According to the Director General of National Agency for The Control of AIDS (NACA), Dr Sani Aliyu, in his remark to mark the World AIDS Day said that “since the first case of HIV was reported in Nigeria in 1986, we have averted about 1.5 million deaths and over 5 million new HIV infections. We reduced HIV prevalence from a peak of 5.8 percent in 2001 to 3.0 percent in 2014. In the last six years, the number of new HIV infections has gone down by 56 percent and annual AIDS related death by 22 percent.
“Today, we have an estimated 3.2 million people living with HIV in Nigeria. Only recently, we achieved the milestone of identifying and placing over 1 million persons living with HIV on life saving anti-retroviral drugs. In other words, we are gradually “turning off the tap” of new infections while mopping up those who are infected and enrolling them into care in our ever-growing ART programme. We are also gradually closing the unmet need for prevention of mother to child transmission.
“While we commend ourselves for these achievements, we acknowledge the huge unmet need for ART; only nine states have surpassed 50 percent ART coverage. The rate of MTCT of HIV in Nigeria is still unacceptably high. We certainly need to do more at the federal and state levels to take ownership of our HIV and AIDS response and close these gaps.”
The NACA DG also added that, “Nigeria must take its response to the next level, we must address the challenges related to our health system infrastructure, unmet need for commodities, data quality and human resource for health and funding. These challenges constitute key barriers to universal access to HIV/AIDS services in Nigeria.
“It costs about N50,000 to provide ART to a person living with HIV for a year. With the size of our treatment programme (at over 1 million PLWHAs on ART), we will require at least 50 billion Naira annually to keep them on treatment, while we require triple that amount annually to achieve and maintain ART coverage saturation in Nigeria.”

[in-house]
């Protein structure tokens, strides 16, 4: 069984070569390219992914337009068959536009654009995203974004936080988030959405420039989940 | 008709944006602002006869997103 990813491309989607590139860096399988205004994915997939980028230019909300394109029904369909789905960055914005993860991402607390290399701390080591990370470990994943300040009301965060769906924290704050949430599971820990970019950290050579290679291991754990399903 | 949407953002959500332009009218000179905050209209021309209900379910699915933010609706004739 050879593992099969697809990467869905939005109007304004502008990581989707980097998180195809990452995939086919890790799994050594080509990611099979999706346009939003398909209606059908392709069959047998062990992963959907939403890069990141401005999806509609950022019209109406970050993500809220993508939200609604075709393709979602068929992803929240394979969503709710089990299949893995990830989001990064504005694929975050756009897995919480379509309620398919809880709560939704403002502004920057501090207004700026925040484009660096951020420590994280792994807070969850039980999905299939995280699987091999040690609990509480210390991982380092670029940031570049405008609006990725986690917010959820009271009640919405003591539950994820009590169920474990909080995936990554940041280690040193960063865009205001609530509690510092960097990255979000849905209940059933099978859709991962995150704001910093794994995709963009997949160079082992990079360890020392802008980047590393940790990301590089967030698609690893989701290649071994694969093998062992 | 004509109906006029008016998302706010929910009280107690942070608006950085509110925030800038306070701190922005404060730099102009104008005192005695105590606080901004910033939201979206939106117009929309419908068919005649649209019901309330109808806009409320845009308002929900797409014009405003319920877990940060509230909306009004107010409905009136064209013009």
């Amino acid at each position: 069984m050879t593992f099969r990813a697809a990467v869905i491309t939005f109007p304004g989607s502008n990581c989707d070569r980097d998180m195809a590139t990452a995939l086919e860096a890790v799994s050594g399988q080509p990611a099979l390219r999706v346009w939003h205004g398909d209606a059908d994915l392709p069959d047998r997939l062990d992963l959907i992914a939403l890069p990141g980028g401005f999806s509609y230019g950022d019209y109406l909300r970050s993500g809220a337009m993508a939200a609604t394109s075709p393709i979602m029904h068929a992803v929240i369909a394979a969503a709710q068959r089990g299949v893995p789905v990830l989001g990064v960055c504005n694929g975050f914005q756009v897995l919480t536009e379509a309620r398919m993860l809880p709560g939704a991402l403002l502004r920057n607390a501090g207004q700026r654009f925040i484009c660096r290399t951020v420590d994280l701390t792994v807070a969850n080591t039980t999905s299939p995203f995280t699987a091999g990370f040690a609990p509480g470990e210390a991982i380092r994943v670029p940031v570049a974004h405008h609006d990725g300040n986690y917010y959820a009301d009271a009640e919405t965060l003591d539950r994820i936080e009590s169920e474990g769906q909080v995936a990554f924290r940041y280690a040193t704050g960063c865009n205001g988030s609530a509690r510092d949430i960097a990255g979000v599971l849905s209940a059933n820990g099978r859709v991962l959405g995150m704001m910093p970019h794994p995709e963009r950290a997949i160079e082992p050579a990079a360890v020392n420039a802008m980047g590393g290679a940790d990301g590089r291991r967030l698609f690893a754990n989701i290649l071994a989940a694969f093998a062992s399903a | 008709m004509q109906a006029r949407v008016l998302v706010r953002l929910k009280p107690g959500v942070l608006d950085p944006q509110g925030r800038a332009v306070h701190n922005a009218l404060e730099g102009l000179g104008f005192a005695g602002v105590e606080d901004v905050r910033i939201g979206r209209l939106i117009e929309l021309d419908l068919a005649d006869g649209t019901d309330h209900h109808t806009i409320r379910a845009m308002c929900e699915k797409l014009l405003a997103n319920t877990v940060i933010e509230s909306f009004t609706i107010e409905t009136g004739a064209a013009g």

According to a Professor of Haematology and Transfusion Medicine at the College of Medicine, University of Lagos, Suleiman Akanmu, expressed worry over the lack of treatment facilities in the country, adding that there were growing incidence of resistance to Anti-retroviral drugs in the country.
Akanmu, who is also the chairman, National Task Team on anti-retroviral therapy (ART) in Nigeria, said “many of our patients that are on first line drugs are failing and they are supposed to be put on second line drugs which is not available now.
“Also we are not detecting failure on time. If we have facilities in Nigeria where people can easily do Viral Load Test, then we would be able to detect first line failure and be talking about putting them on second line regimen.”
Recently, the World Health Organisation (WHO), alerted that drugs for HIV/AIDS treatment were failing and the development is causing anxiety not just in Nigeria or other countries with high burden of the pandemic, but all over the world.
Africa’s Bureau Chief of AIDS Healthcare Foundation (AHF), Dr. Penninah Lutung, said the epidemic can be controlled if new infections are reduced drastically through the current number of strategies and modules being used as combination prevention.
The National Coordinator, Network for the People Living with HIV/AIDS, Victor Omoshehin, demanded the removal of service charge for members of his network.
He said, “Nigerian government should own up to the HIV and AIDS response. Putting money into the national response is an investment in humanity. Our continuous access to medication and our right to healthcare is a fundamental right. Government should make it happen.”